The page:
A Miami entity has purchased 22 ocean-view units in the Sonata Beach Club condo in Pompano Beach just north of Fort Lauderdale, according to a report from Condo Vultures, a South Florida real estate database and blog. The buyer, Sonata Grand LLC, paid around $9.7 million for a total of 56,000 square feet in the 14-story project. “Bulk buyers are scouring the South Florida condo market searching for oceanfront condos that can be purchased in blocks,” said Peter Zalewski, founder of Condo Vultures. “[But] the lack of available product combined with the number of all-cash buyers is prompting prices to increase to levels many groups are uncomfortable paying.” Sonata Grand paid an average of $173 a square foot. Meanwhile, according to Forbes’ new list of America’s most miserable cities, nearby Miami checks in at second — after Stockton, Calif. The publication looked at 10 factors, including unemployment, crime and taxes, along with weather, commute times and even how the local sports team is doing. Home values were also factored in. Miami’s not-so-desirable ranking was due (at least partly) to its dubious distinction as the national leader in number of foreclosure filings. Forbes said only the city’s good weather and lack of a state income tax kept it from the top spot.

Honolulu

While Hawaii will officially welcome the busy season this month with the start of college spring break, news out of Honolulu and nearby destinations already indicates an improving hotel market. Hotels on Oahu, the island that Honolulu is located on, reported an 85 percent average occupancy rate during the last week of January, marking a 14 percent improvement over the same week in 2010, according to Hawaii News Now, a website affiliated with local news channels for NBC and CBS. Average hotel rates in the greater Honolulu area, meanwhile, also climbed 14 percent during that time, reaching $161 per night in late January. Oahu has seen the biggest hotel market improvement of all the Hawaii islands, with other popular Hawaiian destinations, like Maui and Kauai, posting 1 and 2 percent improvements in year-over-year occupancy, respectively.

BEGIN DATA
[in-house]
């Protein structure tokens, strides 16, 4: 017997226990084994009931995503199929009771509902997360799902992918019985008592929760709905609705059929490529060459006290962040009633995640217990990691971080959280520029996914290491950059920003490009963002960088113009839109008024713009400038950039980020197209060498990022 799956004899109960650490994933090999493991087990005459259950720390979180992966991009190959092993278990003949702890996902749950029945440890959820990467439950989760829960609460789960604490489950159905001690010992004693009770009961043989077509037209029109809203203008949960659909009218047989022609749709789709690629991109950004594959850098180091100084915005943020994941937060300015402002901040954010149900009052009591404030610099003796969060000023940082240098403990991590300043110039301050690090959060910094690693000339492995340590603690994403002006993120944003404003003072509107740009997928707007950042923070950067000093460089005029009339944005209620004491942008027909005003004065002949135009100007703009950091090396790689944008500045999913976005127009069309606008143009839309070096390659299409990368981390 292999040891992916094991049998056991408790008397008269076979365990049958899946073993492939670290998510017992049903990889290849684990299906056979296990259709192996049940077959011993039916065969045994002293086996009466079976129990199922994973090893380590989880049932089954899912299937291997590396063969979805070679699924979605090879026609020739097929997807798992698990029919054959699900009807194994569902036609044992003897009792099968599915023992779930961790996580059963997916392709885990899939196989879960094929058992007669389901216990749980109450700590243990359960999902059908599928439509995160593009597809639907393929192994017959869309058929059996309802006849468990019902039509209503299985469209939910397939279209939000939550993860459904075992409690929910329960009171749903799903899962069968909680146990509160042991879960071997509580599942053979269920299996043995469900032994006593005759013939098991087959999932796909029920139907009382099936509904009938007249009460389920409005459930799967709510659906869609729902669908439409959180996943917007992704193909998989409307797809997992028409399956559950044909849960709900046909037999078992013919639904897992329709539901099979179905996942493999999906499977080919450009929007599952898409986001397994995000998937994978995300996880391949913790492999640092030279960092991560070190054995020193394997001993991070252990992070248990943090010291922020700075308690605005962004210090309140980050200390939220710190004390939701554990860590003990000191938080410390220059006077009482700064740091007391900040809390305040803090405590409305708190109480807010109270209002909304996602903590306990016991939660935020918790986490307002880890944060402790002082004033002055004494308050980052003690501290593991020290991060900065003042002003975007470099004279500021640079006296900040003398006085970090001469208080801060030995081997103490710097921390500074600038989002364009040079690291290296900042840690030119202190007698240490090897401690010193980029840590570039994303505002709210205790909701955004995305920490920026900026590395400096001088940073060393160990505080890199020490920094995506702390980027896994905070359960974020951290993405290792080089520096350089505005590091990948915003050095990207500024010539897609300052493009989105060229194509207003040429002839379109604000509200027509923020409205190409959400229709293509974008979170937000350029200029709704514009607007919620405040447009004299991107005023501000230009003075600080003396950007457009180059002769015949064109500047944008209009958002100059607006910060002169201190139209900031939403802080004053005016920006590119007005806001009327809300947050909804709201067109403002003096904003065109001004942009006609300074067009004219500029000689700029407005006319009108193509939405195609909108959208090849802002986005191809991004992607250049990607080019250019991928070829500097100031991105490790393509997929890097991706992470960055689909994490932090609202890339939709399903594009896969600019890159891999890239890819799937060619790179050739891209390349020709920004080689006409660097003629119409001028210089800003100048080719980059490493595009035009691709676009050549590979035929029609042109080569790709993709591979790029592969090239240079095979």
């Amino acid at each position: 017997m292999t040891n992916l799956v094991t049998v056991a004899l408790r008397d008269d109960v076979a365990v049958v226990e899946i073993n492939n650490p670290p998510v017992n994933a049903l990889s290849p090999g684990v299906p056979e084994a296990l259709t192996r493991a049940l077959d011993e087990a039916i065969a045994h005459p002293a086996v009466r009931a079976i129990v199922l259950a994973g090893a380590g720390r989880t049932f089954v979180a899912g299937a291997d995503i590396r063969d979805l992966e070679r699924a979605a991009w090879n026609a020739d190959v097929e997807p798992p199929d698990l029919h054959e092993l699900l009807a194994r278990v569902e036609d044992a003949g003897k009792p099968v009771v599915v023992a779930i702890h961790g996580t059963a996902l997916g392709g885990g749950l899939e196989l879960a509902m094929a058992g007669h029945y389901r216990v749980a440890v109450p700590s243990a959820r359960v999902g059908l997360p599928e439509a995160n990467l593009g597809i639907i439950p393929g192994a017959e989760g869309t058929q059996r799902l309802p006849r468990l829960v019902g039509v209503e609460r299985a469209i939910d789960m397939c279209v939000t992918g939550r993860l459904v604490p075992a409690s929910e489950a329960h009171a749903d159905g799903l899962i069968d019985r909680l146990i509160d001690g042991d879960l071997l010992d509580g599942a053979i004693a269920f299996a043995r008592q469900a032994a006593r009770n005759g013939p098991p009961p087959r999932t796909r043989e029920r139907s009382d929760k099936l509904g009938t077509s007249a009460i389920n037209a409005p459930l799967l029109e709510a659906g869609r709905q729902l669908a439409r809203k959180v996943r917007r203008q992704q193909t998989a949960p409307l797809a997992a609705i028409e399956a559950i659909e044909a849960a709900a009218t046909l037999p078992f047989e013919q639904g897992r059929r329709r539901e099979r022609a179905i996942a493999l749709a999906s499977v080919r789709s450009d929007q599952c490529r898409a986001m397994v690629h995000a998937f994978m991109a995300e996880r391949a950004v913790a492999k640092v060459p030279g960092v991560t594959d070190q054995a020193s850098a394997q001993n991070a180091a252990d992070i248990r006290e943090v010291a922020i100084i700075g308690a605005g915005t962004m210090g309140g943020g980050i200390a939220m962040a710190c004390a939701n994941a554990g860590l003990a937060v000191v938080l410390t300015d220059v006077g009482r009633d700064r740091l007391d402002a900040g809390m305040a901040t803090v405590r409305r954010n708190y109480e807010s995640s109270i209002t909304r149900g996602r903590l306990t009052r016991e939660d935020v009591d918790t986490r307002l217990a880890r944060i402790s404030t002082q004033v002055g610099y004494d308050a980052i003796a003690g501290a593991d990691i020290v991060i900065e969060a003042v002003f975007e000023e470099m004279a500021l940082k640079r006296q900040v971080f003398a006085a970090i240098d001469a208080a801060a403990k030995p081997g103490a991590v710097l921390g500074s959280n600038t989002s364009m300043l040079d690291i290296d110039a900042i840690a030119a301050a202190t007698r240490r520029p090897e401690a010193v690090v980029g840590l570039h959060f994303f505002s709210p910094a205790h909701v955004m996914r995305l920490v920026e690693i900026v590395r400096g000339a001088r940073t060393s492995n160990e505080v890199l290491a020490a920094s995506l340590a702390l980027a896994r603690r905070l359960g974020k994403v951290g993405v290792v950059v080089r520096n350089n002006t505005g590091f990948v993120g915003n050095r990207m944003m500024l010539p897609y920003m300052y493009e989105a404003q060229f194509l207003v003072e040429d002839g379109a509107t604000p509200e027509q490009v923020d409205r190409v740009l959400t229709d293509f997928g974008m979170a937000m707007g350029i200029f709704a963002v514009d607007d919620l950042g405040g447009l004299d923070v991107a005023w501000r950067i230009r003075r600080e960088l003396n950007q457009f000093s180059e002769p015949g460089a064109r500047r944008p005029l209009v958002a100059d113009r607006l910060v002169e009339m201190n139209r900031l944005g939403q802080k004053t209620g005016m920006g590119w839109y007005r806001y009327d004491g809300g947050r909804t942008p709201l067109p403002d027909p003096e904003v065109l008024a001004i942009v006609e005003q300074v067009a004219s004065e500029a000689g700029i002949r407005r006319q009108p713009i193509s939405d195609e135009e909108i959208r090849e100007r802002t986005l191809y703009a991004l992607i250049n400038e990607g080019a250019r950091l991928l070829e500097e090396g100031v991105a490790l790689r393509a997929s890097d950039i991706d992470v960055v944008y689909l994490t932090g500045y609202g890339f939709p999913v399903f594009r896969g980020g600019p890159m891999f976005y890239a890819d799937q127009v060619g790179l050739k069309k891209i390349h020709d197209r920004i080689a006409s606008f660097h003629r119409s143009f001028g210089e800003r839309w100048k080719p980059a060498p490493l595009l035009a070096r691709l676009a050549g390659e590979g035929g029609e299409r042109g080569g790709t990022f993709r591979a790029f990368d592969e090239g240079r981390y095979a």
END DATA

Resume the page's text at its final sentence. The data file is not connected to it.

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Houston

A state agency in Texas is taking aim at the Federal Emergency Management Agency for allegedly denying temporary housing requests “unfairly and erroneously” following 2008’s Hurricane Ike, which devastated the greater Houston area. The report from the Texas Department of Housing and Community Affairs claims that FEMA wrongly denied upwards of 85 percent of relief requests. The report also alleges that FEMA accused claimants of having existing damage on their homes before the hurricane and says FEMA declared condemned homes livable, despite claims to the contrary, according to the Houston Chronicle. Buddy Grantham, a representative on the Hurricane Ike Recovery Committee, which was formed by a local advocacy group, argues that FEMA was grossly negligent in its granting of aid. “We had people who had a tree through their homes or roof that FEMA thought was a habitable house,” Grantham said.